According to Gruber (Haven, Ch.2), President Roosevelt was forced into making some kind of demonstration on behalf of European, especially Jewish, refugees because of the embarrassing publication of war time cables from the U.S. Embassy in Switzerland to Washington relating to what later became known as the Holocaust. According to Gruber, in these documents, the State Department in Washington, D.C. revealed its disinterest if not outright anti-Semitic hostility toward the mostly Jewish victims of Nazi persecution by ordering their colleagues in Switzerland to discontinue sending Washington such news.
In Gruber’s version, the shocking disclosure of these communications empowered members of the Jewish community to apply to a reluctant (and she implies, anti-Semitic) President Roosevelt, with a proposal to save hundreds of thousands of European Jews. In Gruber’s version, FDR finally agreed that the U.S. provide temporary haven for 1,000 refugees.
I believed Gruber’s story and repeated it often to friends. Only later did I learn that the very opposite was the truth. The real FDR was very much aware of and troubled by the plight of the wartime refugees and he proposed a plan to save half a million or more. He envisioned an agreement with such countries as the UK, Canada, Australia, and others with the U.S. and the U.K. leading the way by each taking in 150,000 “displaced persons” as they were then called. FDR’s emissary for this plan managed to get agreement in principle from the British but in the end the plan was vetoed by the Zionists. The Jewish leadership were afraid that providing haven for European Jewish refugees anywhere but Palestine would be at cross purposes with their plan for a Jewish state there.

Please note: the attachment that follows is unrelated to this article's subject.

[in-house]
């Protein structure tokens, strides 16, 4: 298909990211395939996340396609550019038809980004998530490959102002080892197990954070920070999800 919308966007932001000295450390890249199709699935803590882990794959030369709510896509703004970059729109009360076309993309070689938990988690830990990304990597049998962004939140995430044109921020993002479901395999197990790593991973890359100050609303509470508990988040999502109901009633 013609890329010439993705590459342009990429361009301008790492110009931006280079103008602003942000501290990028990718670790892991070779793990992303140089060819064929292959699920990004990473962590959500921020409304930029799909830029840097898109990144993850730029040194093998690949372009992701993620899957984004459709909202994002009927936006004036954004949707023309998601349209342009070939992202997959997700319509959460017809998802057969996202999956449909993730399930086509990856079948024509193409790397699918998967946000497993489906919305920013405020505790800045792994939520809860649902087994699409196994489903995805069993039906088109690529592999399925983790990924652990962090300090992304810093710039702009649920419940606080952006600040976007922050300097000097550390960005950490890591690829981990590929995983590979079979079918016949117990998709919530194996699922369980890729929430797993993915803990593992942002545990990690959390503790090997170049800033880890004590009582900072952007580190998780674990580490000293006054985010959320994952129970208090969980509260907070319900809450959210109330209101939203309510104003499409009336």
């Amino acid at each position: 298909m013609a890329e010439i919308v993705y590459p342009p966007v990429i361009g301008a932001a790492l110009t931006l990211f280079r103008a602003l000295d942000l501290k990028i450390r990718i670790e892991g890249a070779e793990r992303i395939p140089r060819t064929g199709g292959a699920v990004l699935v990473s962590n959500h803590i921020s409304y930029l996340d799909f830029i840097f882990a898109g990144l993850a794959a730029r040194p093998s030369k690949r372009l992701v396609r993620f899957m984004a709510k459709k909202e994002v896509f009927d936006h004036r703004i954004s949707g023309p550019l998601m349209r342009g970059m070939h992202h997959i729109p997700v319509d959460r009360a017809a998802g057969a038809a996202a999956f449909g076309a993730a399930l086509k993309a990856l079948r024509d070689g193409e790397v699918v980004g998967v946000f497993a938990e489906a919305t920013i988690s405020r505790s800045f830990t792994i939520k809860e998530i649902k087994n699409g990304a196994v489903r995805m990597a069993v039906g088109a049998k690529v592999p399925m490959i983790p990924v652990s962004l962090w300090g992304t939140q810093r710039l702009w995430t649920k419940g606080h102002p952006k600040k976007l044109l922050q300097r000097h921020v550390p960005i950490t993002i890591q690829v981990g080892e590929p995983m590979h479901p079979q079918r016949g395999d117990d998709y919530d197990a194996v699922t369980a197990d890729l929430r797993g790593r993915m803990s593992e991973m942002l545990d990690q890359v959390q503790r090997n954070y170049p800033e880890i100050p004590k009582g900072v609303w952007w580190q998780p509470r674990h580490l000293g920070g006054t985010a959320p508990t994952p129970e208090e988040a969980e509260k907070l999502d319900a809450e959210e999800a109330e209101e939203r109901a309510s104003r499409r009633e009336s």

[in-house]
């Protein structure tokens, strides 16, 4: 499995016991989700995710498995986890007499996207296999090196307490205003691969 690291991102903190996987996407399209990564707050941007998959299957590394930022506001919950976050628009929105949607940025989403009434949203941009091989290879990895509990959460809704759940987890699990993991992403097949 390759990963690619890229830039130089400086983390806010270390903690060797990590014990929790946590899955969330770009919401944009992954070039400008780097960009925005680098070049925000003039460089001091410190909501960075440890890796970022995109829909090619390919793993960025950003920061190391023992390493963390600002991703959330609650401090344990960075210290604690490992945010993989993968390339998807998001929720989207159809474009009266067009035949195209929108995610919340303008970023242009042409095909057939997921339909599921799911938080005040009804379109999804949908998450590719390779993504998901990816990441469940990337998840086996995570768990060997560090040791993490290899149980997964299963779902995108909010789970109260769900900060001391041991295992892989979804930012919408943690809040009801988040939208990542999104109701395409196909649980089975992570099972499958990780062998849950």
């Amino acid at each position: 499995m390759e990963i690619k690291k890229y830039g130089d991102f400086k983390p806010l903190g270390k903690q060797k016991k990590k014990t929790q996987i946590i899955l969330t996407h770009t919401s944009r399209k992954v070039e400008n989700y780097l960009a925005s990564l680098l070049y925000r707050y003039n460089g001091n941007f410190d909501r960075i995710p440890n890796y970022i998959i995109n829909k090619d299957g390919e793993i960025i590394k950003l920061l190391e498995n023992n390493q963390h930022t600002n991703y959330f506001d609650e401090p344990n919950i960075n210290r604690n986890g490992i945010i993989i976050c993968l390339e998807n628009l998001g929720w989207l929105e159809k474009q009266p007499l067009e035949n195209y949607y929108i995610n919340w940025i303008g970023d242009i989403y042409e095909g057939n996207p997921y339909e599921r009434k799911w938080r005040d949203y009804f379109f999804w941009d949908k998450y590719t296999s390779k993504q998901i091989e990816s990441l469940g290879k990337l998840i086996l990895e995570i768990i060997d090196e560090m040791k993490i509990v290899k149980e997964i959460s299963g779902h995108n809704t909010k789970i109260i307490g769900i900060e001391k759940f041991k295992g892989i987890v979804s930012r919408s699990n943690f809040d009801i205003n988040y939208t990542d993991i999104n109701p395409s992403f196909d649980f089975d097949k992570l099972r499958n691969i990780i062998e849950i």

Noted anti-Zionist author Alfred Lilienthal tells this story in his important and effectively buried book What Price Israel.
Here’s Lilienthal’s version
President Roosevelt was deeply concerned with the plight of the European refugees and thought that all the free nations of the world ought to accept a certain number of immigrants, irrespective of race, creed, color or political belief. The President hoped that the rescue of 500,000 Displaced Persons could be achieved by such a generous grant of a worldwide political asylum. In line with this humanitarian idea, Morris Ernst, New York attorney and close friend of the President went to London in the middle of the war to see if the British would take in 100,000 or 200,000 uprooted people. The President had reasons to assume that Canada, Australia and the South American countries would gladly open their doors. And if such good examples were set by other nations, Mr. Roosevelt felt that the American Congress could be "educated to go back to our traditional position of asylum." The key was in London. Would Morris Ernst succeed there? Mr. Ernst came home to report, and this is what took place in the White House (as related by Mr. Ernst to a Cincinnati audience in 1950):